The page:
(Reference: Experience in shopping in Germany for all my life)


I'm going to leave this here, based on a comment you wrote underneath Mafii's answer:

+1 .. I like this way, the problem I am new here and my german is not good yet, that is why I didn't think about something like that link

If your German isn't that good yet, you are probably still struggling with your Basic Interpersonal Communicative Skills, BICS for short.

I've worked retail for several years, in the Netherlands (I also shop for clothes regularly). Over those years, I've met people that are just learning Dutch, or for who English is a second language. Sometimes, their response seems to suggest that they didn't really understand my question, because it didn't really make sense as a reply to the question, or they spoke so soft and accented that I couldn't really understand them. These things often led me to repeat my question, just to make sure the customer understood what I was asking, and I understood correctly what the customer was replying. I'd say in a little over half the cases, the asking again was 'correct', in that I either misunderstood the customer, or the customer misunderstood me. So, the clerk may not just be asking because they get a bonus if they sell you something, they may have just not understood you correctly or want to make sure you understood them.

Besided the sentences that Daniel and Mafii suggested (which do seem like correct ways to tell store clerks you're just browsing), try to mind your body language as well. I often let that help me decide whether or not to ask again when dealing with non-native speakers. Try to look confident when replying, and also when browsing the clothes. If you do take some time to decide, try not to look too confused. Stand up straight, focus on the product you're deciding about (maybe hold it in front of you and go look in a mirror, for example) or keep browsing the rack, speak with a confident voice (not too loud, but articulated and certainly not too soft either), make eye contact when speaking.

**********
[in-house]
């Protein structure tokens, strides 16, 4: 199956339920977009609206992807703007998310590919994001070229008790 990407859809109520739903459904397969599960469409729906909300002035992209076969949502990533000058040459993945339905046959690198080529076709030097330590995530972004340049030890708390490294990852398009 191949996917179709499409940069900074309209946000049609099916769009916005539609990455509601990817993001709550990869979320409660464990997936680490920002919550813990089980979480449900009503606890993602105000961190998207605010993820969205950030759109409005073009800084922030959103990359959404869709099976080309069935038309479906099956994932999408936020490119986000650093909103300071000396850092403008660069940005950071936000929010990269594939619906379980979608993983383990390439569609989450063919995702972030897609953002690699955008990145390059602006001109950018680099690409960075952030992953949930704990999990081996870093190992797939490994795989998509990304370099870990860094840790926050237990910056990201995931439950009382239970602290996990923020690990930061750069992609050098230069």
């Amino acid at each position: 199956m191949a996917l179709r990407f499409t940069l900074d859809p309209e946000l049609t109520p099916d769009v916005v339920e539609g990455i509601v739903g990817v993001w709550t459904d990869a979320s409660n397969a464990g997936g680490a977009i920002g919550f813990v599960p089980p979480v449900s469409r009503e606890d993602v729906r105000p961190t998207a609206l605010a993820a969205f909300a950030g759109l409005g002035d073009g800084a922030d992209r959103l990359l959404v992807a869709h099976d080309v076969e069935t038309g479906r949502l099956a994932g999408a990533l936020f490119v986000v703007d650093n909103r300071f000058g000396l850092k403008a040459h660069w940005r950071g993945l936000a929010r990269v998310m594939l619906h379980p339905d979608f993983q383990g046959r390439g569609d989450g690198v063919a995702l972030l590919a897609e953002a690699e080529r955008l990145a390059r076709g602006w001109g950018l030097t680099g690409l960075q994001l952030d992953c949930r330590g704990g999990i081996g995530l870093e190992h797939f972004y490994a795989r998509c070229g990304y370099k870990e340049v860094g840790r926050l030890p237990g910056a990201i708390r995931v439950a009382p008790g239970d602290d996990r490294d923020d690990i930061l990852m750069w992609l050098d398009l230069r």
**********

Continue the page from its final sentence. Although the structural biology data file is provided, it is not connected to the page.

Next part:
You'll probably notice that once your BICS improve, you're able to react and understand the store clerks better, but even then your body language will still play a role in keeping them at bay.


One thing that is often overlooked is that depending on the store the person who sells you an item may get a bonus for that. That is why in some shops the sellers won't leave you alone, because they want to get that bonus or in some cases even have to fulfil a quota. I found that sometimes it helps to address that problem directly: "I just want to look, thank you - But if I find something, I will come to you, what's your name?" Sometimes I get even more direct: "Thanks, I don't need help. But you can tell me your name, I will come find you so you can sign my tags."

If you want to be nice to that seller, you can actually bring your items to them when you're done. They will put their initials on the price tags. Then when you go pay, that seller will get their bonus for having sold you those items.


Being from Germany myself, I've always went with a "Danke, ich komm zurecht" (something down the lines "Thanks, I can manage it myself" for you non german speakers) which seemed to work like always :D

But a "Ich schaue nur" as others suggested works well too.


If you're looking for a simple answer, wear headphones. When they come up, smile and kinda wave them off (maybe adding a "thanks, but I'm just browsing for now") and go back to what you were looking at. It's most powerful if you look away and put in the earbuds before they really have a chance to counter.

The only solution at that point is for them to physically touch you or to walk away, and 99.9% of the time, people choose to walk away.